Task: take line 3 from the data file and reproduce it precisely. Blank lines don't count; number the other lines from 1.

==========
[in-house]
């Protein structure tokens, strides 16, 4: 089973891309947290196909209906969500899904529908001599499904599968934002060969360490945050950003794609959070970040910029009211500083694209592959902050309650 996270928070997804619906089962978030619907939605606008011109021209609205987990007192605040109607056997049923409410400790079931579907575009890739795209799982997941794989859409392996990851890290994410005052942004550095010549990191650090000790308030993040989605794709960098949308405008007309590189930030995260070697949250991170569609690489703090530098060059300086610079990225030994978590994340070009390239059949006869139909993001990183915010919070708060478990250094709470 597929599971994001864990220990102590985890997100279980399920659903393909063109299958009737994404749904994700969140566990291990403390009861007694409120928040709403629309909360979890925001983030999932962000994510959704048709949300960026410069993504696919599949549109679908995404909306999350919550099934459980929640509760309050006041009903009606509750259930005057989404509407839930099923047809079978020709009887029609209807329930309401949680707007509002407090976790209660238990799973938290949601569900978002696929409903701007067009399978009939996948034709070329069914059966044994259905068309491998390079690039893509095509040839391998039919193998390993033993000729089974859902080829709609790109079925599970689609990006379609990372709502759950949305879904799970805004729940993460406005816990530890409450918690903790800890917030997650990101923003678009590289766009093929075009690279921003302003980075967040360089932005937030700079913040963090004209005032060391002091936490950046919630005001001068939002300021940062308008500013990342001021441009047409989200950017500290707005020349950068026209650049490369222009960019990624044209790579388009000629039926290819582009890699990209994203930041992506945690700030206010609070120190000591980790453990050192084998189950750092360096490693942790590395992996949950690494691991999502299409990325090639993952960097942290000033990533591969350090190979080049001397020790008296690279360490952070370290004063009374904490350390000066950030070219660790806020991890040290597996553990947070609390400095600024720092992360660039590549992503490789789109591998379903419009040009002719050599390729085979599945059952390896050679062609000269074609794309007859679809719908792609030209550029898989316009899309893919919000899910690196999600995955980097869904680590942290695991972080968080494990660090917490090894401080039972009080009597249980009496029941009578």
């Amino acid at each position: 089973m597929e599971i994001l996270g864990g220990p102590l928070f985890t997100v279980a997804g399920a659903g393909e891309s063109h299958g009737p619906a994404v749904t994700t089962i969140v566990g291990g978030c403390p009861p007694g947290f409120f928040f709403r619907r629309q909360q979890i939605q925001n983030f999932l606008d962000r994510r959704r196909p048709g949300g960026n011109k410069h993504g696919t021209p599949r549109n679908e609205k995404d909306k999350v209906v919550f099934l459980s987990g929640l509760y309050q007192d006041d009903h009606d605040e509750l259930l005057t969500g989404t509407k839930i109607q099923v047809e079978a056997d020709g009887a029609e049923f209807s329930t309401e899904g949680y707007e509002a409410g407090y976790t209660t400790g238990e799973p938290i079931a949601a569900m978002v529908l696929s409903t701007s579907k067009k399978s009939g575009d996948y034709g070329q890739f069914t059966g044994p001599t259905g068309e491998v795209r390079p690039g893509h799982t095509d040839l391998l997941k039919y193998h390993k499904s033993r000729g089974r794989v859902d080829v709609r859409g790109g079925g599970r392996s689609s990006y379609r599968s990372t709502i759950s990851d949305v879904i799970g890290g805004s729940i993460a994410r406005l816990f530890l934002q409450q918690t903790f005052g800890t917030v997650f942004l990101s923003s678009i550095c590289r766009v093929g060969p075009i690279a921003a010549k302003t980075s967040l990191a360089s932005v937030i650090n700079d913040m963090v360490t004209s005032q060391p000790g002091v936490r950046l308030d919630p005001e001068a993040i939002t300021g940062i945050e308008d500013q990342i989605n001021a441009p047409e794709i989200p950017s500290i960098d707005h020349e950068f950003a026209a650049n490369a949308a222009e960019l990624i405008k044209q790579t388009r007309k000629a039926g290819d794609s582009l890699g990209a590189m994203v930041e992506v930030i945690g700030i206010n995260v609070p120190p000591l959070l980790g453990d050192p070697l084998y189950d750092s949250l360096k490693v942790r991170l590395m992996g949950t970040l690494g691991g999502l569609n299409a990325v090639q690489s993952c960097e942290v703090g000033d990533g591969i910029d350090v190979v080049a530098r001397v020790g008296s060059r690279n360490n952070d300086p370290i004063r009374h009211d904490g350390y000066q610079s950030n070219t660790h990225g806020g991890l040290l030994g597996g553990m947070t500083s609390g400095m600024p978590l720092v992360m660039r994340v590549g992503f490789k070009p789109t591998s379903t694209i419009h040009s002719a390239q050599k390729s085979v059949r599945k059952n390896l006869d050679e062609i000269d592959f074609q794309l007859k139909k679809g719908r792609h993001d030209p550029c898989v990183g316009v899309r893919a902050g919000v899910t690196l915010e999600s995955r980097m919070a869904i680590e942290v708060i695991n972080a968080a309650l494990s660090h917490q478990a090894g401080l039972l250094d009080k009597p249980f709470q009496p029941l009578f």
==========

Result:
């Amino acid at each position: 089973m597929e599971i994001l996270g864990g220990p102590l928070f985890t997100v279980a997804g399920a659903g393909e891309s063109h299958g009737p619906a994404v749904t994700t089962i969140v566990g291990g978030c403390p009861p007694g947290f409120f928040f709403r619907r629309q909360q979890i939605q925001n983030f999932l606008d962000r994510r959704r196909p048709g949300g960026n011109k410069h993504g696919t021209p599949r549109n679908e609205k995404d909306k999350v209906v919550f099934l459980s987990g929640l509760y309050q007192d006041d009903h009606d605040e509750l259930l005057t969500g989404t509407k839930i109607q099923v047809e079978a056997d020709g009887a029609e049923f209807s329930t309401e899904g949680y707007e509002a409410g407090y976790t209660t400790g238990e799973p938290i079931a949601a569900m978002v529908l696929s409903t701007s579907k067009k399978s009939g575009d996948y034709g070329q890739f069914t059966g044994p001599t259905g068309e491998v795209r390079p690039g893509h799982t095509d040839l391998l997941k039919y193998h390993k499904s033993r000729g089974r794989v859902d080829v709609r859409g790109g079925g599970r392996s689609s990006y379609r599968s990372t709502i759950s990851d949305v879904i799970g890290g805004s729940i993460a994410r406005l816990f530890l934002q409450q918690t903790f005052g800890t917030v997650f942004l990101s923003s678009i550095c590289r766009v093929g060969p075009i690279a921003a010549k302003t980075s967040l990191a360089s932005v937030i650090n700079d913040m963090v360490t004209s005032q060391p000790g002091v936490r950046l308030d919630p005001e001068a993040i939002t300021g940062i945050e308008d500013q990342i989605n001021a441009p047409e794709i989200p950017s500290i960098d707005h020349e950068f950003a026209a650049n490369a949308a222009e960019l990624i405008k044209q790579t388009r007309k000629a039926g290819d794609s582009l890699g990209a590189m994203v930041e992506v930030i945690g700030i206010n995260v609070p120190p000591l959070l980790g453990d050192p070697l084998y189950d750092s949250l360096k490693v942790r991170l590395m992996g949950t970040l690494g691991g999502l569609n299409a990325v090639q690489s993952c960097e942290v703090g000033d990533g591969i910029d350090v190979v080049a530098r001397v020790g008296s060059r690279n360490n952070d300086p370290i004063r009374h009211d904490g350390y000066q610079s950030n070219t660790h990225g806020g991890l040290l030994g597996g553990m947070t500083s609390g400095m600024p978590l720092v992360m660039r994340v590549g992503f490789k070009p789109t591998s379903t694209i419009h040009s002719a390239q050599k390729s085979v059949r599945k059952n390896l006869d050679e062609i000269d592959f074609q794309l007859k139909k679809g719908r792609h993001d030209p550029c898989v990183g316009v899309r893919a902050g919000v899910t690196l915010e999600s995955r980097m919070a869904i680590e942290v708060i695991n972080a968080a309650l494990s660090h917490q478990a090894g401080l039972l250094d009080k009597p249980f709470q009496p029941l009578f």